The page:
Dot is played by Clara Bow then aged 16 and chubby faced.  Captain Morgan cannot understand Dot, who was found floating on a raft when her parents' ship,went down.  Maybe she's not his at all.  She's a forceful whirlwind of a girl, more tomboy than lady, who hangs out with the labourers at the copper works and shamelessly pulls Jimmy's newly grown whiskers. Grandad grew rich from killing animals. Dot confronts men who tease a dog. She gets into fights. Eventually, she dresses as a boy to run off to sea when Jimmy signs on as a whaler.  Bow plays the part so well that she steals the show: the other actors are wooden in comparison.  And what a part it is, so unusual and so daring for its time.  Her more famous It Girl roles are tame stereotypes in comparison.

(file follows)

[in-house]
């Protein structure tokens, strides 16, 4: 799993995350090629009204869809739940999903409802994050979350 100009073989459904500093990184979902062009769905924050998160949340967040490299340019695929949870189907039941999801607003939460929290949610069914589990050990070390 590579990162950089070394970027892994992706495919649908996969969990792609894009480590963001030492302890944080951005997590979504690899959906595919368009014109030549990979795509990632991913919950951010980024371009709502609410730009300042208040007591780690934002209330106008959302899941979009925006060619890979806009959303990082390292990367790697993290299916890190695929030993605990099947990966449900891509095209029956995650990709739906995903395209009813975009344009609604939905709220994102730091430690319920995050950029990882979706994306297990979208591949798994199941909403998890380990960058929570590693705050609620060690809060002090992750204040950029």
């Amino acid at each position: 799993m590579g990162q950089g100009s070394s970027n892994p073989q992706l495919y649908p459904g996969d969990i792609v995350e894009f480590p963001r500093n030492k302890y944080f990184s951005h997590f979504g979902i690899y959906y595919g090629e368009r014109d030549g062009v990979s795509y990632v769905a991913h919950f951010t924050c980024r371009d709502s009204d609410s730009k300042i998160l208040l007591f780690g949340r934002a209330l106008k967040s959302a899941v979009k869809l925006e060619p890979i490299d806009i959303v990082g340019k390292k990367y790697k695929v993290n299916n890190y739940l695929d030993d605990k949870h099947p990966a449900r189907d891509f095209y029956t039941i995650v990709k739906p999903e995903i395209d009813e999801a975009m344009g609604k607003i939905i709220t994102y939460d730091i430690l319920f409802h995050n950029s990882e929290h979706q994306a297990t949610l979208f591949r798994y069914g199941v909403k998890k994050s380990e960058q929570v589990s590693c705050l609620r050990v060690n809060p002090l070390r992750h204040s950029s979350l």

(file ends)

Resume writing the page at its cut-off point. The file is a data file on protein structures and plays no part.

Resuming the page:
Patience is a wimp, who still plays with dolls, though she's at least in her 20's.  Siggs prevails on Captain Morgan, who,lets him court Patience. But Dexter, the Boy Next Door, returns from college and he and Patience fall in love. Finner gets Dexter shanghai'd on a whaling ship. Unfortunate term, given the racism in the depiction of Siggs, but a reminder that white men got screwed by a brutal system too.   Finner kills the master of the ship and takes control.  Dot, dressed as a cabin boy defends Jimmy when Finner fights him, and reveal she's a girl.  Finner gets caught molesting her and is locked in a cage. Dexter ends up becoming Boatsteerer, having earned the respect of the crew.  Having caught the big sperm whale (more innuemdo) the ship sails back to New Bedford. That very day, Patience is marrying Siggs, having promised her Dad on his deathbed to do so.  Dexter runs through a thunderstorm to the church, smashing a window, disrupting the ceremony and the decorum of Quaker propriety. Love prevails!  Next year Patience has a baby instead of a doll, and Dot cavorts in a flower strewn meadow with Jimmy. Along the way we see other vignettes of "real" life, like the Black ex-slaves of the Sea Islands, and Tacoma, Patience's First Nation maid, with an uncredited actress who clearly isn't white, and is dressed in Missionary Indian costume.